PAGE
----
It's ALL about earnings -- how much money the company makes (or doesn't make) -- good old fashioned profits -- the bottom line. This is a true answer that is very easy to lose… sight of when Internet stocks are selling for hundreds of times the earnings that they don't even have, yet, and in-the-red IPOs that end in ".com" rise to higher market capitalizations during their first day of trading than companies that actually make lots of money and have been doing so for years. You see, another answer, but one that is "less true," is that stocks go up because of hype. Hype, momentum, the greater fool theory -- all ways to describe the seemingly irrational way some stocks behave. But when you look closely, you will see that the hype is always about earnings. I said this answer was "less true" because although stocks do go up because of hype and momentum, they also go back down eventually unless the earnings are there to sustain them. When hype-based momentum turns around, it can get ugly. One of the few indisputable facts of investing is that over the long term, stock prices rise because company earnings rise, or vice versa. But the fact that stocks rise because of earnings is only long-term truth. Prices don't track earnings that closely over short time periods, and even long-term, the relationship is not necessarily precise. There's a lot of room for hype. At any given point in time, stock prices within some earnings-dictated range are more influenced by the market's perception of what earnings will be. Not what earnings are , but what they will be. Sometimes those perceptions are realistic, sometimes they are wildly unrealistic. But always the perceptions are about earnings. One of Wall Street's truisms is that if you know the price of a stock will go to $50 tomorrow, it will go to $50 today. Think about it. If you know a stock is going up, the natural reaction is to buy it. If "everyone" knows it 's going up, and, therefore, "everyone" starts buying, what happens? Increased demand plus limited supply equals increased price. As the price approaches what "everyone" thinks it will be tomorrow, demand slows to equal supply, and the price levels off.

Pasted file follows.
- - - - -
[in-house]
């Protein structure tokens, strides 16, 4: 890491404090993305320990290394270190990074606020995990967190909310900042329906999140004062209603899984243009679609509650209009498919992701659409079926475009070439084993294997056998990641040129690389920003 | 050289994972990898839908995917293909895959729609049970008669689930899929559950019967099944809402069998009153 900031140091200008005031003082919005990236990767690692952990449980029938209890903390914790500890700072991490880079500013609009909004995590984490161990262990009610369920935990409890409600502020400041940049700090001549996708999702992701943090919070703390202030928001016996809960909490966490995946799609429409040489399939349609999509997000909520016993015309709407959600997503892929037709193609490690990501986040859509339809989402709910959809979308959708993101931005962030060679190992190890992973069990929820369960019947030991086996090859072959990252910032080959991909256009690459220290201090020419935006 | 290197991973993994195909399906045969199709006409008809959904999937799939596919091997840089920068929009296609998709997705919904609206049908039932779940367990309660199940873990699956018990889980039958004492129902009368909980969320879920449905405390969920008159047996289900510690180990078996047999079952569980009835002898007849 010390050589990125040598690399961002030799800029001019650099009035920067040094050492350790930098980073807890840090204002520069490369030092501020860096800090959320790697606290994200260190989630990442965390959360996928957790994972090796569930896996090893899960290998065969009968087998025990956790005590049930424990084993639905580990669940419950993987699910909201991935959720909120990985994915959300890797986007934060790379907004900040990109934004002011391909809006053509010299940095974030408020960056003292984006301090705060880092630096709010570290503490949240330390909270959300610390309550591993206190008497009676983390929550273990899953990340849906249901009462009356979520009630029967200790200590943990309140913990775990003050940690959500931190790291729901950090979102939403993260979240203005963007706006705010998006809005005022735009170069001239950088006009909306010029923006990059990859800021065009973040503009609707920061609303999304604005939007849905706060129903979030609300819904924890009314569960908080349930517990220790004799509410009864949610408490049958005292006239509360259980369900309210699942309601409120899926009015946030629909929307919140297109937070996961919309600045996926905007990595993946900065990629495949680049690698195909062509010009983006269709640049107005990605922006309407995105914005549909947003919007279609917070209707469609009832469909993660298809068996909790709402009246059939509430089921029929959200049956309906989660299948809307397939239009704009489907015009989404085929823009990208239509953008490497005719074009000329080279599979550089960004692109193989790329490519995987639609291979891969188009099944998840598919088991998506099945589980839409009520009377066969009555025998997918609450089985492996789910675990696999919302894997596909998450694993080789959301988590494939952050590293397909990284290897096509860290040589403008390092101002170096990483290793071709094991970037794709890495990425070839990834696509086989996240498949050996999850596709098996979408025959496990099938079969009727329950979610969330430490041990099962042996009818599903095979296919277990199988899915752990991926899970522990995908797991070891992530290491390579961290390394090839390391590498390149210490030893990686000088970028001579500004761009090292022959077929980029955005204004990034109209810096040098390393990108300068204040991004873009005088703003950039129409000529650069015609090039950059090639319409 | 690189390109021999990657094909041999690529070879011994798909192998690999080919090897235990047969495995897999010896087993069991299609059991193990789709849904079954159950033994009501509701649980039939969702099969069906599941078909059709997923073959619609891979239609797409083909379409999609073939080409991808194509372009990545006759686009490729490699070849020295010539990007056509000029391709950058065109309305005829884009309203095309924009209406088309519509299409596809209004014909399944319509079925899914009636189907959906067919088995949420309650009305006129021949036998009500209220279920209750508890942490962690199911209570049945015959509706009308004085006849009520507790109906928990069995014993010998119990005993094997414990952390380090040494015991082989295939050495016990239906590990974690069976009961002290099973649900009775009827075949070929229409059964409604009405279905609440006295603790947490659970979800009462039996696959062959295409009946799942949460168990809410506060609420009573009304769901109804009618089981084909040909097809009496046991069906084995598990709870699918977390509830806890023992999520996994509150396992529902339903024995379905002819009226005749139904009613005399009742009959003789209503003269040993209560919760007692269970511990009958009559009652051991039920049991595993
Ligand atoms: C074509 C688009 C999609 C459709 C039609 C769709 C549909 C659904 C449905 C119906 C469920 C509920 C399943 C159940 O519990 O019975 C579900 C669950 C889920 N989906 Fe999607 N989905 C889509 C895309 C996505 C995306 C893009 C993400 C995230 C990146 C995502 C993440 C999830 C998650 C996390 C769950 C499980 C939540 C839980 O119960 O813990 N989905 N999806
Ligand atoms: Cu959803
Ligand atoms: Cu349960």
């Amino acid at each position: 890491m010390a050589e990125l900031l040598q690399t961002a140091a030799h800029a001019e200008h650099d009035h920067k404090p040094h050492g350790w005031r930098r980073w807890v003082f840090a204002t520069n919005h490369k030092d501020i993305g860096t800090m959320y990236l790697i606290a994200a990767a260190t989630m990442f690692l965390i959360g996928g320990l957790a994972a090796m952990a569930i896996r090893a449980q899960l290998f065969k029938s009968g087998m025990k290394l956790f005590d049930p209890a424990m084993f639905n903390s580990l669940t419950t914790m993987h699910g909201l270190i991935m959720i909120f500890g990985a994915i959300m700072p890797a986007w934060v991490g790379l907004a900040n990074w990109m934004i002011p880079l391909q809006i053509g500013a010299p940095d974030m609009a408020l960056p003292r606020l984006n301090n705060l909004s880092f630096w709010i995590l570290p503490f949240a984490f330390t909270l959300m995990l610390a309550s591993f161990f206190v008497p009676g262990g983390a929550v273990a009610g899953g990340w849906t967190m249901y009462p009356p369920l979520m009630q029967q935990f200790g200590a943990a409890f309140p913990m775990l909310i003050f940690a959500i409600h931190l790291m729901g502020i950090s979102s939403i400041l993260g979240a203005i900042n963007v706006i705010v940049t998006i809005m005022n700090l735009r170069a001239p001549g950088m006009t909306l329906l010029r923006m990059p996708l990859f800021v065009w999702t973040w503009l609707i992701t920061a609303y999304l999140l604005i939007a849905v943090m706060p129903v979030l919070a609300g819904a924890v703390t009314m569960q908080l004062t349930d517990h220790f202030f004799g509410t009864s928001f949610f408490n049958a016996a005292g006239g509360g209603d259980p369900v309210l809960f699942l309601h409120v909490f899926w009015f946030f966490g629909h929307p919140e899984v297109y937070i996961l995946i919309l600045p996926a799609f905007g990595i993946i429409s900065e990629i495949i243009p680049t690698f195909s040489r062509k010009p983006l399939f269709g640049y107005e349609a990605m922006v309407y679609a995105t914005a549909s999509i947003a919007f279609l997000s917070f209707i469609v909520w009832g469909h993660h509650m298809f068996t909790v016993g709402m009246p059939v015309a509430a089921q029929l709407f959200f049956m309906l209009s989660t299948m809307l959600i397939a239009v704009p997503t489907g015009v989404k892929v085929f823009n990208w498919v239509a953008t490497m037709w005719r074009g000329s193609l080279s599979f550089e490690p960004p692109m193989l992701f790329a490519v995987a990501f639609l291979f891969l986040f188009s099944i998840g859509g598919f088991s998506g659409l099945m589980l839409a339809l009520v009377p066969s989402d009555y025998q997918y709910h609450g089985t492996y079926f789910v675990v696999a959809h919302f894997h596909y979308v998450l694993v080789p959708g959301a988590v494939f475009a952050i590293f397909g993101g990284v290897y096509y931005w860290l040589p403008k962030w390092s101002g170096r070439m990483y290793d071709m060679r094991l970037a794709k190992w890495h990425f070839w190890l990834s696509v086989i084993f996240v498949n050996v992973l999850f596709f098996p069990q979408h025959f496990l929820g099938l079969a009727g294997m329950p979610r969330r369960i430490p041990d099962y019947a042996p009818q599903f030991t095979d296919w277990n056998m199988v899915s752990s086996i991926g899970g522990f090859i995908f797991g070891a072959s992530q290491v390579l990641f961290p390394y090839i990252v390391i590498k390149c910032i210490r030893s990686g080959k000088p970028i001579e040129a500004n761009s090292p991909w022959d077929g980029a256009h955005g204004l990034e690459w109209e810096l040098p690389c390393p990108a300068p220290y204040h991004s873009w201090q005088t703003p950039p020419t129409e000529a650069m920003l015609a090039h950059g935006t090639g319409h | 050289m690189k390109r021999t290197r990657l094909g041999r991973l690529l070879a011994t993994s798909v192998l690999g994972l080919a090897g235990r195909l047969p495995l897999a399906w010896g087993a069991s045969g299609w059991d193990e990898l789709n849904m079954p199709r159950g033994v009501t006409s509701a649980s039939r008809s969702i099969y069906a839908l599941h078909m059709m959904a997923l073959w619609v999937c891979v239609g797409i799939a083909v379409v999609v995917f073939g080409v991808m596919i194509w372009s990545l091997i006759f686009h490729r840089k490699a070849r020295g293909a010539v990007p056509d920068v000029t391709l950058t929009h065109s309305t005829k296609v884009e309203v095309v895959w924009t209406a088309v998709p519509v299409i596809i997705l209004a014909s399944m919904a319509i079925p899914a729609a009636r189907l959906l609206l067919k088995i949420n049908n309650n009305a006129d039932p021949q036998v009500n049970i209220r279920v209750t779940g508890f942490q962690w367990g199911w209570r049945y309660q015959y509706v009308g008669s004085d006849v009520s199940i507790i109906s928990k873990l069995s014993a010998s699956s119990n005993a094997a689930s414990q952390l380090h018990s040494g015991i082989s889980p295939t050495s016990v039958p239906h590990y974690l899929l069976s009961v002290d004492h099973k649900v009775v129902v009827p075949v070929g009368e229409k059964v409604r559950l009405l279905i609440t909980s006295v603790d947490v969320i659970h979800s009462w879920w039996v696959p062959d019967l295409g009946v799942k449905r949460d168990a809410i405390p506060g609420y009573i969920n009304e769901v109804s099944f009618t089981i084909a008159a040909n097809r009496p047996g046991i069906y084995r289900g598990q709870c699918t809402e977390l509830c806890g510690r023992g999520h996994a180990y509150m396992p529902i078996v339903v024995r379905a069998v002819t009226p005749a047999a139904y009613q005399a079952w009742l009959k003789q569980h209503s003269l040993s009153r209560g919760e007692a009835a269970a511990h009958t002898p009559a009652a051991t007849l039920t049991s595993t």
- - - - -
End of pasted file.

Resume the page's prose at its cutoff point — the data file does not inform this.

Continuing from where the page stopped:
If the US stock markets goes down then the other countries stock markets and those intruments wich are being trade against DOLLAR wil rise.